Another Fine Day for the Bulls

 | Oct 24, 2013 | 4:23 PM EDT  | Comments
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Stock quotes in this article:

FB

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tsla

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lnkd

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scty

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onvo

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tkmr

It was another fine day for the bulls as bad news out of China yesterday was offset by good news out of China today. It was a low-volume bounce, but since when does that matter? Good earnings reports helped the bullish cause as well, with strong reports from Amazon (AMZN) and Microsoft (MSFT) this evening.

The trend to the upside remains quite strong but I was a heavy net seller today as the action in a number of individual stocks struck me as weak. As I've often pointed out, anticipatory bearishness like that hasn't worked well, but I need to reset a bit mentally after a high level of activity lately.

It's easy to be pessimistic about this market except for one very important thing: the price action. At the end of the day, that is all that matters. All the fundamental arguments and economic insights are meaningless if stocks ignore them.

In my book, it's very simple: Stick with the price action until it stops working. Right now, it is working

Have a good evening. I'll see you tomorrow.


Oct. 24, 2013 | 2:34 PM EDT

Buyers Stay Upbeat

  • They don't seem to have a worry in the world.

What continues to be most remarkable about this market is how quickly the buyers regain their upbeat attitude. We have a day or two of weakness and lots of predictions that a top is forming and before you know it, the buyers are back at it and don't seem to have a worry in the world.

Today's bounce is coming on light volume and average breadth, but the desire to put money to work is clearly out there. Maybe that is a sign of the complacency that the bears like to focus on but it sure is helping give this market support.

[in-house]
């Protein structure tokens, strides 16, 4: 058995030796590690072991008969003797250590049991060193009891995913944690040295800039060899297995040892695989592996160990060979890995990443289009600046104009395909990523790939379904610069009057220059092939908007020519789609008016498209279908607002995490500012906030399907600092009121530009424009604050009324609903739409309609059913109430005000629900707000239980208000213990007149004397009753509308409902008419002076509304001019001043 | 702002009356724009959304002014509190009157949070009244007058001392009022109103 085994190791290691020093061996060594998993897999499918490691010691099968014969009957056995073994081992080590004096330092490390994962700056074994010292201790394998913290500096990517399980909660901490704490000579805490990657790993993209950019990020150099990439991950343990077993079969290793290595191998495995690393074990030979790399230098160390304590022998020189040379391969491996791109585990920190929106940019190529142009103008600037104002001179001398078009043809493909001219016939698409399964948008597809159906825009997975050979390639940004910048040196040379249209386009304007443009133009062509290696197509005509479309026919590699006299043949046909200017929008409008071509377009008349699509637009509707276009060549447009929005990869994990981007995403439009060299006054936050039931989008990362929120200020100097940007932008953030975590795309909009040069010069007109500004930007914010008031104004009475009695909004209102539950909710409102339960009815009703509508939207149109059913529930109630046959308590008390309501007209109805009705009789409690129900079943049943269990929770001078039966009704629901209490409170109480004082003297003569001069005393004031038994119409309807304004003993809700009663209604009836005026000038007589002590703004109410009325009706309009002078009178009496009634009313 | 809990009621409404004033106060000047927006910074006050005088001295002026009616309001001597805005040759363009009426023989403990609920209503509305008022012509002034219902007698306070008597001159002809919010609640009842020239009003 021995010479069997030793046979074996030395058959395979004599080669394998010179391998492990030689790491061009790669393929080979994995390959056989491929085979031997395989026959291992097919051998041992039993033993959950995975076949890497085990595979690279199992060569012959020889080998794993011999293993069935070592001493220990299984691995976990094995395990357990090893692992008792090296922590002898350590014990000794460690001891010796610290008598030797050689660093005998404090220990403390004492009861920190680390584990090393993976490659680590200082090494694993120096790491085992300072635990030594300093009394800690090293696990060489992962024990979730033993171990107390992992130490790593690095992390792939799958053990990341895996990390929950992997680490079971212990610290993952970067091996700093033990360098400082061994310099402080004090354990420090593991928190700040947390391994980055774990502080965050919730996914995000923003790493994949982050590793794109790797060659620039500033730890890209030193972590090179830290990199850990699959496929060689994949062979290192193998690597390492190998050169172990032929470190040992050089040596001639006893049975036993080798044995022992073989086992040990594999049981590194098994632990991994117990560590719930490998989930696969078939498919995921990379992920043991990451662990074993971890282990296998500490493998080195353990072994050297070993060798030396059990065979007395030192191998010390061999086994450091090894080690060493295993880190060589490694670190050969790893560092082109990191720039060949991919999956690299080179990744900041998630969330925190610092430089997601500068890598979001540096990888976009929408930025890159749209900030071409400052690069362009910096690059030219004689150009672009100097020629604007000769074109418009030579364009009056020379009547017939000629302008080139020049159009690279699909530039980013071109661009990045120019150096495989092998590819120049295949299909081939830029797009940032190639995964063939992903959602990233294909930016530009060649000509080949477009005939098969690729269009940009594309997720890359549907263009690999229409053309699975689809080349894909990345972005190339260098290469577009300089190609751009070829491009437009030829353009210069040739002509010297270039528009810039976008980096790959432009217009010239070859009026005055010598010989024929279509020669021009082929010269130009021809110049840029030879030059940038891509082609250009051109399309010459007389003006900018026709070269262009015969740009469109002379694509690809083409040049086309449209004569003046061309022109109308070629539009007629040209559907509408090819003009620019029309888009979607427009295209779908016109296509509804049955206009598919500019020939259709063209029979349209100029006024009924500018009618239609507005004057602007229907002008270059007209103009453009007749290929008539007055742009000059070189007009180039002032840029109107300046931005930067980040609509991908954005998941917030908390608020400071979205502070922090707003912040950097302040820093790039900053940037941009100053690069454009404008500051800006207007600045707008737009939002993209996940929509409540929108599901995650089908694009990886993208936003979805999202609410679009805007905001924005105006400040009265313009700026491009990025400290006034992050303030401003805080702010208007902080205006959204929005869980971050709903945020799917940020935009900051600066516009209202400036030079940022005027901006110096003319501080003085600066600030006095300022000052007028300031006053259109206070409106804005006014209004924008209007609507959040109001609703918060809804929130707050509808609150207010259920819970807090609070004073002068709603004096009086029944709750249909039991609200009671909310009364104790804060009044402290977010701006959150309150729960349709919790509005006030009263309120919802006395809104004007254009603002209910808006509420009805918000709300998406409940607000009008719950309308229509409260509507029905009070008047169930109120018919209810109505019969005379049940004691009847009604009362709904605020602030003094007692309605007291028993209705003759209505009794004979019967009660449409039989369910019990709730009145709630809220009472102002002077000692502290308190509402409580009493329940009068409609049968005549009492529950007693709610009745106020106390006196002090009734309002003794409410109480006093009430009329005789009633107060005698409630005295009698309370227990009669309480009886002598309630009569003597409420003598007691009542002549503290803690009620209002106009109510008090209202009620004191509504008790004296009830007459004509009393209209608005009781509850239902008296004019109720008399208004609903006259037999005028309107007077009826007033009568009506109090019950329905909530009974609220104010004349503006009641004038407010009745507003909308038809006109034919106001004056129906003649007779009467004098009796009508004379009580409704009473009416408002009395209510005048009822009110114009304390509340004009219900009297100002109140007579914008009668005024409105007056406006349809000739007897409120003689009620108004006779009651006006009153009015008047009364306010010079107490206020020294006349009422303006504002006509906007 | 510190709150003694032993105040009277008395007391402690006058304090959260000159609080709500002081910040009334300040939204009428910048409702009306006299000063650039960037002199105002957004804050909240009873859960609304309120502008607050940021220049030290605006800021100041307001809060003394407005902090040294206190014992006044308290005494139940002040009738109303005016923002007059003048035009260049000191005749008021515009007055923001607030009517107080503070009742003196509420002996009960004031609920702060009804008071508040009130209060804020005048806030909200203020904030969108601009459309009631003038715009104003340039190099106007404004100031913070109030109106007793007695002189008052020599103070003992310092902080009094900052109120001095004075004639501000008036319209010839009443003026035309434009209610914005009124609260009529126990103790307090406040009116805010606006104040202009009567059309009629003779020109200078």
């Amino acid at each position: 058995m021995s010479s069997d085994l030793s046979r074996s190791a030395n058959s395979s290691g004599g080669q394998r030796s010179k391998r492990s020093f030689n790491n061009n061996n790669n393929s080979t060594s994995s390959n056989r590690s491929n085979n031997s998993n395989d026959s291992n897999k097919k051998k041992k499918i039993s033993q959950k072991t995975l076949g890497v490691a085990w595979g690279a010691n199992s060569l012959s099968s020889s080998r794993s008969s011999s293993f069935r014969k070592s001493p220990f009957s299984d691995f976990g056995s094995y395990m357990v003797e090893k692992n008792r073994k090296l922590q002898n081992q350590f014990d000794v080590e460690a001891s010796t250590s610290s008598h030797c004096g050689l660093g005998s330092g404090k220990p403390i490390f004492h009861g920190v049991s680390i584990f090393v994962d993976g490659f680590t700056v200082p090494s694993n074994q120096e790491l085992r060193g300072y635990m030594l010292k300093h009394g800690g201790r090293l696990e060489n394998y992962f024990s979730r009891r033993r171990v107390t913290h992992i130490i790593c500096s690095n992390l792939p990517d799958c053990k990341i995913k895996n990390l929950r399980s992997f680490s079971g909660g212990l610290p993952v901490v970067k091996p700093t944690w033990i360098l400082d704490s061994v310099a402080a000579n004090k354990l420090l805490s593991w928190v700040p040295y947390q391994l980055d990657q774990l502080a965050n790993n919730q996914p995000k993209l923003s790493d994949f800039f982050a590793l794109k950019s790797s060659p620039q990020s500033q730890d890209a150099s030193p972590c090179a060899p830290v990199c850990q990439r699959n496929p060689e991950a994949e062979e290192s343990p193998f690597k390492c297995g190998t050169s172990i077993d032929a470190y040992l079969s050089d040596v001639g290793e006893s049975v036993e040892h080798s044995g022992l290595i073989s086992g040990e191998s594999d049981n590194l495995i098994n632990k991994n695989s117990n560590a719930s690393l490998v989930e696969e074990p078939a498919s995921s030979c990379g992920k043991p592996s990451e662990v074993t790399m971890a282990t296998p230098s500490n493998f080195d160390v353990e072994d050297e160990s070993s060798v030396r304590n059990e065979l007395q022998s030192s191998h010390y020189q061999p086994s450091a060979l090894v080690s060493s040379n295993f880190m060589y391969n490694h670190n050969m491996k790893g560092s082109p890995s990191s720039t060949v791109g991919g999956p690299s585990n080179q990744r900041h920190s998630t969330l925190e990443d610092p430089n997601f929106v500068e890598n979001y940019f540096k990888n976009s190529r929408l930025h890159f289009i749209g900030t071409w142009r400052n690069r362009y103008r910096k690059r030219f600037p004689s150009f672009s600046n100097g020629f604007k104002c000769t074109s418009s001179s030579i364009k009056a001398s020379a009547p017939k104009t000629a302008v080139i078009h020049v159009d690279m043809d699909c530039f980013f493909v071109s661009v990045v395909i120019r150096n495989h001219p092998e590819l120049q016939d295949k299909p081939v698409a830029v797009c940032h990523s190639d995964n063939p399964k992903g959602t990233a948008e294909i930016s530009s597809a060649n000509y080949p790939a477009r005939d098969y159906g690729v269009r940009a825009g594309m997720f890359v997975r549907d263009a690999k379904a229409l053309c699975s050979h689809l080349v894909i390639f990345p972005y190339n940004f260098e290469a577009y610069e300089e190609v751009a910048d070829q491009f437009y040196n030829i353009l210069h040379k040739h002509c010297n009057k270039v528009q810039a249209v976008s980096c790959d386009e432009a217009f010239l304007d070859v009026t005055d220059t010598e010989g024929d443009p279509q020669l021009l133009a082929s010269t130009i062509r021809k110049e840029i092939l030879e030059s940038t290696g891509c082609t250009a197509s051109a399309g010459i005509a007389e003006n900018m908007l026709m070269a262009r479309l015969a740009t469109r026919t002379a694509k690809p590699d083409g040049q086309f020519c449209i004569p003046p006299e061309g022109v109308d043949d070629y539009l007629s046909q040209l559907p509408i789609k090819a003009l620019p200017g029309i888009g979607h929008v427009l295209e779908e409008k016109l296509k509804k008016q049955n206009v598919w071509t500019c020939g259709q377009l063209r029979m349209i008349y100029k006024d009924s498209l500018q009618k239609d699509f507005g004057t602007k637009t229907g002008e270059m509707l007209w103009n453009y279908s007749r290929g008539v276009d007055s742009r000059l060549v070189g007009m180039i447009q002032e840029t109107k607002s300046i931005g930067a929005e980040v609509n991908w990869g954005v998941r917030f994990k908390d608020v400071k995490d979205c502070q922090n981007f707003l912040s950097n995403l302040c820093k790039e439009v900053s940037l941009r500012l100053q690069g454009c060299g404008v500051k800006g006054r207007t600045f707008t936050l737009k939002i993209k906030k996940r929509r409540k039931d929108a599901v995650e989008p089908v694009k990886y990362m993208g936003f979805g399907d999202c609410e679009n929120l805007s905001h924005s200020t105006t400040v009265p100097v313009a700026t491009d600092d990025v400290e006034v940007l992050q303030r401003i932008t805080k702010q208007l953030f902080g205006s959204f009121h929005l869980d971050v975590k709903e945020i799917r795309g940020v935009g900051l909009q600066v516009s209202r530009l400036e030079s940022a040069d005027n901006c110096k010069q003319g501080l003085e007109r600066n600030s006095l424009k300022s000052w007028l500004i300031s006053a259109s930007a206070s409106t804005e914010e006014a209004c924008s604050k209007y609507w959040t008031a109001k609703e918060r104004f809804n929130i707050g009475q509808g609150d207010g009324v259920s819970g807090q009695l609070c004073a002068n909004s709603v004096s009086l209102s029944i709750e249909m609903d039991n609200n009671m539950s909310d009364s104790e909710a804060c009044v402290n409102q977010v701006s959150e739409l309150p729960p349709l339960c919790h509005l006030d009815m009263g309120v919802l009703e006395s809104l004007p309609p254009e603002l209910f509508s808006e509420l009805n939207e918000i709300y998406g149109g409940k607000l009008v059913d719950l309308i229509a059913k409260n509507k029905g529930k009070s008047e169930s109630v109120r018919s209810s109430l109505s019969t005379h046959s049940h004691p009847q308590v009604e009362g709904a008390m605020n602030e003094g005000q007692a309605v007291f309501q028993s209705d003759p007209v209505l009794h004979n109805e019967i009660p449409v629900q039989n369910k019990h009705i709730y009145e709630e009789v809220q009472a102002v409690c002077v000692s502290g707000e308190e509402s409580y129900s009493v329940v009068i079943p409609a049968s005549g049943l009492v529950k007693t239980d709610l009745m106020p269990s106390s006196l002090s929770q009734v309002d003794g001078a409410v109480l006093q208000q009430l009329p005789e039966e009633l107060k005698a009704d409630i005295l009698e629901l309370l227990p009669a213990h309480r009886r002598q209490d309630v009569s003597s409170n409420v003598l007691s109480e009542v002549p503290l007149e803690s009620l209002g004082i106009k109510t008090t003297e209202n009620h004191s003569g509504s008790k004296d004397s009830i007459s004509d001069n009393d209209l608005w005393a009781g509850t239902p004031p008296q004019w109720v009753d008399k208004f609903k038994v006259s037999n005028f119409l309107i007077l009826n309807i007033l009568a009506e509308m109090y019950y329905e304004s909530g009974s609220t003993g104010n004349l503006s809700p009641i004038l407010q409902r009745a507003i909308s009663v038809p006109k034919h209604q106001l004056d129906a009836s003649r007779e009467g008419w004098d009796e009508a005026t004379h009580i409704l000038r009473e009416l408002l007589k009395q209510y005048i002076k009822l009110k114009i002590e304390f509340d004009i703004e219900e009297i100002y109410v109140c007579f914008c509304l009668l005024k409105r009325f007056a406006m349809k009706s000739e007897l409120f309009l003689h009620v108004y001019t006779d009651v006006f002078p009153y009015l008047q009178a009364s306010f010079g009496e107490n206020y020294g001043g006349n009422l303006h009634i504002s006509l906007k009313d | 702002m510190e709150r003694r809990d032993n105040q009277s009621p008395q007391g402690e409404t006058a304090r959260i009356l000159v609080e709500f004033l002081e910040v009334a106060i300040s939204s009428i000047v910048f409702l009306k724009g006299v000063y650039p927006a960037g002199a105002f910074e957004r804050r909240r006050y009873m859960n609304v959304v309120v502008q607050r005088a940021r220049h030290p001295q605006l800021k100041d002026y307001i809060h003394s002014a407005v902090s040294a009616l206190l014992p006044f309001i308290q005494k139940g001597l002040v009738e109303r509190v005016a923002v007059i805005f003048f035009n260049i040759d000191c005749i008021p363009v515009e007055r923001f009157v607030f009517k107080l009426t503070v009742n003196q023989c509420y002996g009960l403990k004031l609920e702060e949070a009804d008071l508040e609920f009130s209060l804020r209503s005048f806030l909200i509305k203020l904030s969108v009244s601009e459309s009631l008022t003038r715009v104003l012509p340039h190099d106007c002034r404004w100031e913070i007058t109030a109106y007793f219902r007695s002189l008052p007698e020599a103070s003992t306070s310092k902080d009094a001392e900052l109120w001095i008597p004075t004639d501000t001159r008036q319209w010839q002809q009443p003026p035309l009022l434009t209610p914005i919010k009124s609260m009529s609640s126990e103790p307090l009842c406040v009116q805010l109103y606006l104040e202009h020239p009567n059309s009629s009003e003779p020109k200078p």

One thing I'm a bit concerned about is an attack on NQ Mobile (NQ) by research firm Muddy Waters. I've traded this stock quite a bit and it has been a momentum favorite, but Muddy Waters is saying it's a fraud and it has been cut in half.

Muddy Waters helped to kill the speculative fervor in China stocks a few years ago when it correctly targeted a number of frauds. China stocks have been very hot the last month or so and this may kill the action. I've dumped most of my China positions and I'll avoid them other than for very short-term trades.

Even though the overall action has been decent, I've been a heavy net seller today and I don't anticipate any big buying. There is nothing wrong with the action in the indices, but action in individual stocks is losing a little luster.


Oct. 24, 2013 | 10:38 AM EDT

Playing This Routine Bounce

  • I've mostly been selling this morning.

The bulls are working hard to build on this bounce but aren't exhibiting too much energy so far. It looks like a routine bounce after a weak day, but these weak bounces slowly have often gained momentum and suck in buyers.

Breadth is only running 2,700 gainers to about 2,200 decliners and there's leadership in precious metals, biotech and homebuilders. Oil and banks are laggards. Solar energy continues to be the best-performing group in the market and there's recovery in the high-beta big-caps with Tesla (TSLA), LinkedIn (LNKD) and SolarCity (SCTY) seeing interest.

I've mostly been selling this morning. I flipped some of the Facebook (FB) shares I added yesterday and reduced Sarepta (SRPT) and Organovo (ONVO) into strength.